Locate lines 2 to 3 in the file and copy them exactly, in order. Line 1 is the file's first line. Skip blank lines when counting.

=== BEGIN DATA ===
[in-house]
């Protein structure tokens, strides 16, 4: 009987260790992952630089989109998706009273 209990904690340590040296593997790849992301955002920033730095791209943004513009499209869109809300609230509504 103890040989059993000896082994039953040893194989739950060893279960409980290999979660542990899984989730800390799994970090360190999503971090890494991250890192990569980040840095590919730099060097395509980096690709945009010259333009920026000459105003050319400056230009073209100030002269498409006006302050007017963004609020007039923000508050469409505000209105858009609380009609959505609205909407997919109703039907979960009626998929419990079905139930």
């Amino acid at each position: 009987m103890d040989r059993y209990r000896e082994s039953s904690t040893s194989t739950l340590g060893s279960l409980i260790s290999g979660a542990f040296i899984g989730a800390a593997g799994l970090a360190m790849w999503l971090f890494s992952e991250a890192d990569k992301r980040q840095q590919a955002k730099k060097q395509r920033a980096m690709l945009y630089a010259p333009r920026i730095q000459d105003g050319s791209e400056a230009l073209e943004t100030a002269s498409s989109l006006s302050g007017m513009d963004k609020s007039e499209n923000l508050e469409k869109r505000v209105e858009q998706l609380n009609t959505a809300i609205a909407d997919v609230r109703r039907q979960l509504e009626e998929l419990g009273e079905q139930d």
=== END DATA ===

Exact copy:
């Protein structure tokens, strides 16, 4: 009987260790992952630089989109998706009273 209990904690340590040296593997790849992301955002920033730095791209943004513009499209869109809300609230509504 103890040989059993000896082994039953040893194989739950060893279960409980290999979660542990899984989730800390799994970090360190999503971090890494991250890192990569980040840095590919730099060097395509980096690709945009010259333009920026000459105003050319400056230009073209100030002269498409006006302050007017963004609020007039923000508050469409505000209105858009609380009609959505609205909407997919109703039907979960009626998929419990079905139930």
């Amino acid at each position: 009987m103890d040989r059993y209990r000896e082994s039953s904690t040893s194989t739950l340590g060893s279960l409980i260790s290999g979660a542990f040296i899984g989730a800390a593997g799994l970090a360190m790849w999503l971090f890494s992952e991250a890192d990569k992301r980040q840095q590919a955002k730099k060097q395509r920033a980096m690709l945009y630089a010259p333009r920026i730095q000459d105003g050319s791209e400056a230009l073209e943004t100030a002269s498409s989109l006006s302050g007017m513009d963004k609020s007039e499209n923000l508050e469409k869109r505000v209105e858009q998706l609380n009609t959505a809300i609205a909407d997919v609230r109703r039907q979960l509504e009626e998929l419990g009273e079905q139930d």